Searching over 5,500,000 cases.


searching
Buy This Entire Record For $7.95

Official citation and/or docket number and footnotes (if any) for this case available with purchase.

Learn more about what you receive with purchase of this case.

Erie Insurance Group v. National Grange Mutual Insurance Co.

State of New York Supreme Court, Appellate Division Third Judicial Department


June 18, 2009

ERIE INSURANCE GROUP ET AL., APPELLANTS,
v.
NATIONAL GRANGE MUTUAL INSURANCE COMPANY, RESPONDENT, ET AL., DEFENDANTS.

The opinion of the court was delivered by: Kane, J.

MEMORANDUM AND ORDER

Calendar Date: April 29, 2009

Before: Cardona, P.J., Peters, Lahtinen, Kane and Garry, JJ.

Appeal from an order of the Supreme Court (Kramer, J.), entered July 25, 2008 in Schenectady County, which, among other things, granted a motion by defendant National Grange Mutual Insurance Company to dismiss plaintiffs' first cause of action.

Defendant Martin McClary subcontracted with the general contractor, plaintiff Pine Ridge Log Homes, Inc., to do foundation work for the construction of a home. McClary was insured by defendant National Grange Mutual Insurance Company (hereinafter NGM). McClary's employee, defendant Michael P. Giblin, commenced an underlying personal injury action after he lost an eye while working on the project (see Giblin v Pine Ridge Log Homes, Inc., 42 AD3d 705 [2007]). Pine Ridge and its insurer, plaintiff Erie Insurance Group, commenced this action seeking a declaration that NGM was required to defend and indemnify Pine Ridge in the underlying action. Specifically, plaintiffs allege that McClary entered into an oral contract with Pine Ridge to name Pine Ridge as an additional insured under his policy issued by NGM.

Prior to answering, NGM moved to dismiss the complaint based upon documentary evidence (see CPLR 3211 [a] [1]), arguing that Pine Ridge was not insured under McClary's policy. Plaintiffs cross-moved for summary judgment against NGM. Supreme Court granted NGM's motion to dismiss the complaint against NGM, denied the cross motion and declared that Pine Ridge is not an additional insured under NGM's insurance policy issued to McClary.*fn1 On plaintiffs' appeal, we affirm.

While "[u]nder CPLR 3211 (a) (1), a dismissal is warranted only if the documentary evidence submitted conclusively establishes a defense to the asserted claims as a matter of law" (Leon v Martinez, 84 NY2d 83, 88 [1994]; see Goshen v Mutual Life Ins. Co. of N.Y., 98 NY2d 314, 326 [2002]; Weston v Cornell Univ., 56 AD3d 1074, 1075 [2008]), plaintiffs cross-moved for summary judgment, permitting the court to grant judgment to any party (see CPLR 3212 [e]).*fn2 NGM was entitled to dismissal of the complaint against it based upon undisputed facts and the language of the insurance policy.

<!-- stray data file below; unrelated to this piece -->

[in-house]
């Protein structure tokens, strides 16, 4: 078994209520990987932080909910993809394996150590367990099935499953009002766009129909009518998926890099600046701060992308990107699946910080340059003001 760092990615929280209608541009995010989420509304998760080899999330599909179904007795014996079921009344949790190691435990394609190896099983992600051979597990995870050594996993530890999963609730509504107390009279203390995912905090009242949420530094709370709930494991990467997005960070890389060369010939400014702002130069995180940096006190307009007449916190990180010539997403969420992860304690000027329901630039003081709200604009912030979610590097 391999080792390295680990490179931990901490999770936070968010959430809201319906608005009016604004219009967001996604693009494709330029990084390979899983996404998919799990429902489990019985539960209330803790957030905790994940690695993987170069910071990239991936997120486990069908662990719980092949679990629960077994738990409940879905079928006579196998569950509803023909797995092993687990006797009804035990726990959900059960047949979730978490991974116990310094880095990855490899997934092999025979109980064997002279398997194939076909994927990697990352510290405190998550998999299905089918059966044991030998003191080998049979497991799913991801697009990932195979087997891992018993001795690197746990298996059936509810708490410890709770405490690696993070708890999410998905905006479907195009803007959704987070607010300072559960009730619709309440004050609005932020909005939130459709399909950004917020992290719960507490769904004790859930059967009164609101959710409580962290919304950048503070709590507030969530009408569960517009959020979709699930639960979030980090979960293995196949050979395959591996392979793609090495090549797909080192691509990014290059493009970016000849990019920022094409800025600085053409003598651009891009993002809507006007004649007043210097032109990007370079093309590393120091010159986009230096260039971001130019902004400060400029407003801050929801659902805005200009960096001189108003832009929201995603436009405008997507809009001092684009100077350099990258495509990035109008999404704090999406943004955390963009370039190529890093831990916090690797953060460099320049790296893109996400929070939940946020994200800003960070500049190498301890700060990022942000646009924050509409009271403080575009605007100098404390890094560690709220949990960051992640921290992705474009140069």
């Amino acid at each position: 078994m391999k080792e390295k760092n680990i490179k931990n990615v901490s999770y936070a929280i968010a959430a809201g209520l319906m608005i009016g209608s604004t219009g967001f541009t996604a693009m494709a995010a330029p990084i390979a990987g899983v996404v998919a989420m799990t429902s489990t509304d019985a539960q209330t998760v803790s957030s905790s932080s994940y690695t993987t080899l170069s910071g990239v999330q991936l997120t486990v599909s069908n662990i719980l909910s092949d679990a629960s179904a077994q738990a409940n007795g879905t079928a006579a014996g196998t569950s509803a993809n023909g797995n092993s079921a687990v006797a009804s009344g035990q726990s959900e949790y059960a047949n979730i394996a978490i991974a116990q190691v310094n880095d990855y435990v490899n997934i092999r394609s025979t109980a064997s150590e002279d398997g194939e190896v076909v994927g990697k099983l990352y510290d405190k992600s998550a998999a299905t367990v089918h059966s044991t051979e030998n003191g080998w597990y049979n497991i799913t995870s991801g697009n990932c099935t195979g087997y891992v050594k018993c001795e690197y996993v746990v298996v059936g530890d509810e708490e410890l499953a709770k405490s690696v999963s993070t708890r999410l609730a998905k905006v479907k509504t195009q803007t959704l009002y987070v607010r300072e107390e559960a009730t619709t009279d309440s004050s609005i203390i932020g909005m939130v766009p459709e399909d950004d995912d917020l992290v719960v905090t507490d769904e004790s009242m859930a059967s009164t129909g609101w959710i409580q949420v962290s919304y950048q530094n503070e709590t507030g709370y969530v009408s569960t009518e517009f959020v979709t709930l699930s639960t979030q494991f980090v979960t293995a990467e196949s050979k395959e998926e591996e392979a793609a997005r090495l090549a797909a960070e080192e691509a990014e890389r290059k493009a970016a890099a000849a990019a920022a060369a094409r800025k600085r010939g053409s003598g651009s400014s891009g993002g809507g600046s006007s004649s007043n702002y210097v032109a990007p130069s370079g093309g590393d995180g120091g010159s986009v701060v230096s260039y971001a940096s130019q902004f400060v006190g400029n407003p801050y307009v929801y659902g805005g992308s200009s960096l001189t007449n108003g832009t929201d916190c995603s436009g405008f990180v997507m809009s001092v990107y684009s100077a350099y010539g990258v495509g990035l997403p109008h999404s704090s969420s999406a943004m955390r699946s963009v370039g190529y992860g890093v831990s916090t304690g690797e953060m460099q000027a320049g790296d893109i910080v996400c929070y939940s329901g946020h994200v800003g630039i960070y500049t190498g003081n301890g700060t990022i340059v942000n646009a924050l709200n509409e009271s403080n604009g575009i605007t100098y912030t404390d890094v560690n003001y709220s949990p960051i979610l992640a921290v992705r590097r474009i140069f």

A portion of the insurance policy issued by NGM to McClary stated, "Each of the following is added as an Additional Insured . . . [a]ny general contractor, subcontractor or owner for whom you are required to add as an additional insured on this policy under a written construction contract or agreement where a certificate of insurance showing that person or organization as an additional insured has been issued and received by [NGM] prior to the time of loss." This provision is ambiguous (compare Superior Ice Rink, Inc. v Nescon Contr. Corp., 52 AD3d 688, 691 [2008]; Travelers Indem. Co. of Am. v Royal Ins. Co. of Am., 22 AD3d 252, 253 [2005]). One possible reading of the provision is that the construction contract or agreement to list someone as an additional insured must be in writing, and a certificate of insurance listing that person or organization must be issued and received by NGM prior to the loss-inducing incident. The provision could also be read as containing two alternate ways of including a person or organization as an additional insured: if a written construction contract so requires, regardless of whether NGM is ever notified; or if any agreement -- oral or written -- so requires and a certificate of insurance listing that person or organization is received by NGM prior to the loss-inducing incident. Despite this ambiguity, and the rule that any ambiguity in an insurance contract is resolved against the insurer (see Westview Assoc. v Guaranty Natl. Ins. Co., 95 NY2d 334, 340 [2000]), NGM must prevail here.

Regardless of which interpretation is used, the policy's contractual requirements have not been satisfied so as to include Pine Ridge as an additional insured. The record does not contain a written contract or agreement between McClary and Pine Ridge. Nor did anyone introduce a certificate of insurance listing Pine Ridge as an additional insured, let alone proof that such a certificate was sent to or received by NGM. In fact, NGM's employee affirmed that no such certificate was ever received. Under the first reading of the policy provision above, plaintiffs cannot prevail because the agreement between Pine Ridge and McClary was not in writing and no pertinent certificate of insurance was issued or received by NGM. Under the second reading, the first alternative is not met due to the lack of a written contract or agreement and the second alternative is not met due to the lack of the required certificate of insurance.

Although the documentary evidence alone was insufficient to conclusively establish a defense, the record evidence supports a grant of summary judgment dismissing the complaint as against NGM and declaring that Pine Ridge is not an additional insured under the insurance policy at issue.

Cardona, P.J., Peters, Lahtinen and Garry, JJ., concur.

ORDERED that the order is affirmed, with costs.


Buy This Entire Record For $7.95

Official citation and/or docket number and footnotes (if any) for this case available with purchase.

Learn more about what you receive with purchase of this case.